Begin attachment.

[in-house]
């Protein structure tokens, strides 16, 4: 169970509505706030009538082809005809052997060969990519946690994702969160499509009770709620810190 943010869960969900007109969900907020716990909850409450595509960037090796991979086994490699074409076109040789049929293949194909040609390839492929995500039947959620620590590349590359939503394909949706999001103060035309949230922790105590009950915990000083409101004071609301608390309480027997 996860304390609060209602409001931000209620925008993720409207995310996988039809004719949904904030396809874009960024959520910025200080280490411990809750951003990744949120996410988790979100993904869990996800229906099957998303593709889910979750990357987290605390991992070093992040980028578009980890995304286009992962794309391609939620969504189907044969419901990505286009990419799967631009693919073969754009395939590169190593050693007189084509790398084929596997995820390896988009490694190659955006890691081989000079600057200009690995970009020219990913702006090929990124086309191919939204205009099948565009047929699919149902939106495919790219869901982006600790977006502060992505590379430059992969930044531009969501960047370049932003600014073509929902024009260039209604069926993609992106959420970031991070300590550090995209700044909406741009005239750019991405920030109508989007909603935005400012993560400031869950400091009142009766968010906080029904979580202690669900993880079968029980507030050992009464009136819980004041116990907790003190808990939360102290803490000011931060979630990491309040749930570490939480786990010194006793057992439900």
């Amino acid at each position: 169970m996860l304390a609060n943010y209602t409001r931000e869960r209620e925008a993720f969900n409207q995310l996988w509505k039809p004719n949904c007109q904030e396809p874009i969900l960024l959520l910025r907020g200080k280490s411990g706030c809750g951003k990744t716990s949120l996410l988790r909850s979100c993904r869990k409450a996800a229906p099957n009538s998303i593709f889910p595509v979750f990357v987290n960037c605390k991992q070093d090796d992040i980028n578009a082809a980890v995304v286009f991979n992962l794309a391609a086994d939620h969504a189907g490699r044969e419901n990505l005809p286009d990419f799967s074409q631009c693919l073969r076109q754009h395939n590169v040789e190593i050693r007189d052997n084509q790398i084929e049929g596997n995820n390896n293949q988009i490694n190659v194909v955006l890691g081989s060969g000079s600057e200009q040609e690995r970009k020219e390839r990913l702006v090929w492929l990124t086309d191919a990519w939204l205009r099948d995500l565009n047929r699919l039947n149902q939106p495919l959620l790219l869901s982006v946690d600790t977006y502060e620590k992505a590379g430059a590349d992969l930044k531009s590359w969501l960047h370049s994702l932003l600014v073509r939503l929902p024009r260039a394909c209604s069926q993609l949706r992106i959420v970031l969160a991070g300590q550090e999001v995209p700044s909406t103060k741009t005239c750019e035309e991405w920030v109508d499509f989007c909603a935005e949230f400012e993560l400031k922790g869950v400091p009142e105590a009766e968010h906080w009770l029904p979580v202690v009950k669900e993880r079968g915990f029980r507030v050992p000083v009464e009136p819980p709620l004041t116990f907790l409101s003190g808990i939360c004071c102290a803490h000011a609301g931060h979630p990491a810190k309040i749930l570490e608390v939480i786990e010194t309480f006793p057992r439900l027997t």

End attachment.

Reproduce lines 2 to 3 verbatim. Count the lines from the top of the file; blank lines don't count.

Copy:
């Protein structure tokens, strides 16, 4: 169970509505706030009538082809005809052997060969990519946690994702969160499509009770709620810190 943010869960969900007109969900907020716990909850409450595509960037090796991979086994490699074409076109040789049929293949194909040609390839492929995500039947959620620590590349590359939503394909949706999001103060035309949230922790105590009950915990000083409101004071609301608390309480027997 996860304390609060209602409001931000209620925008993720409207995310996988039809004719949904904030396809874009960024959520910025200080280490411990809750951003990744949120996410988790979100993904869990996800229906099957998303593709889910979750990357987290605390991992070093992040980028578009980890995304286009992962794309391609939620969504189907044969419901990505286009990419799967631009693919073969754009395939590169190593050693007189084509790398084929596997995820390896988009490694190659955006890691081989000079600057200009690995970009020219990913702006090929990124086309191919939204205009099948565009047929699919149902939106495919790219869901982006600790977006502060992505590379430059992969930044531009969501960047370049932003600014073509929902024009260039209604069926993609992106959420970031991070300590550090995209700044909406741009005239750019991405920030109508989007909603935005400012993560400031869950400091009142009766968010906080029904979580202690669900993880079968029980507030050992009464009136819980004041116990907790003190808990939360102290803490000011931060979630990491309040749930570490939480786990010194006793057992439900």
């Amino acid at each position: 169970m996860l304390a609060n943010y209602t409001r931000e869960r209620e925008a993720f969900n409207q995310l996988w509505k039809p004719n949904c007109q904030e396809p874009i969900l960024l959520l910025r907020g200080k280490s411990g706030c809750g951003k990744t716990s949120l996410l988790r909850s979100c993904r869990k409450a996800a229906p099957n009538s998303i593709f889910p595509v979750f990357v987290n960037c605390k991992q070093d090796d992040i980028n578009a082809a980890v995304v286009f991979n992962l794309a391609a086994d939620h969504a189907g490699r044969e419901n990505l005809p286009d990419f799967s074409q631009c693919l073969r076109q754009h395939n590169v040789e190593i050693r007189d052997n084509q790398i084929e049929g596997n995820n390896n293949q988009i490694n190659v194909v955006l890691g081989s060969g000079s600057e200009q040609e690995r970009k020219e390839r990913l702006v090929w492929l990124t086309d191919a990519w939204l205009r099948d995500l565009n047929r699919l039947n149902q939106p495919l959620l790219l869901s982006v946690d600790t977006y502060e620590k992505a590379g430059a590349d992969l930044k531009s590359w969501l960047h370049s994702l932003l600014v073509r939503l929902p024009r260039a394909c209604s069926q993609l949706r992106i959420v970031l969160a991070g300590q550090e999001v995209p700044s909406t103060k741009t005239c750019e035309e991405w920030v109508d499509f989007c909603a935005e949230f400012e993560l400031k922790g869950v400091p009142e105590a009766e968010h906080w009770l029904p979580v202690v009950k669900e993880r079968g915990f029980r507030v050992p000083v009464e009136p819980p709620l004041t116990f907790l409101s003190g808990i939360c004071c102290a803490h000011a609301g931060h979630p990491a810190k309040i749930l570490e608390v939480i786990e010194t309480f006793p057992r439900l027997t």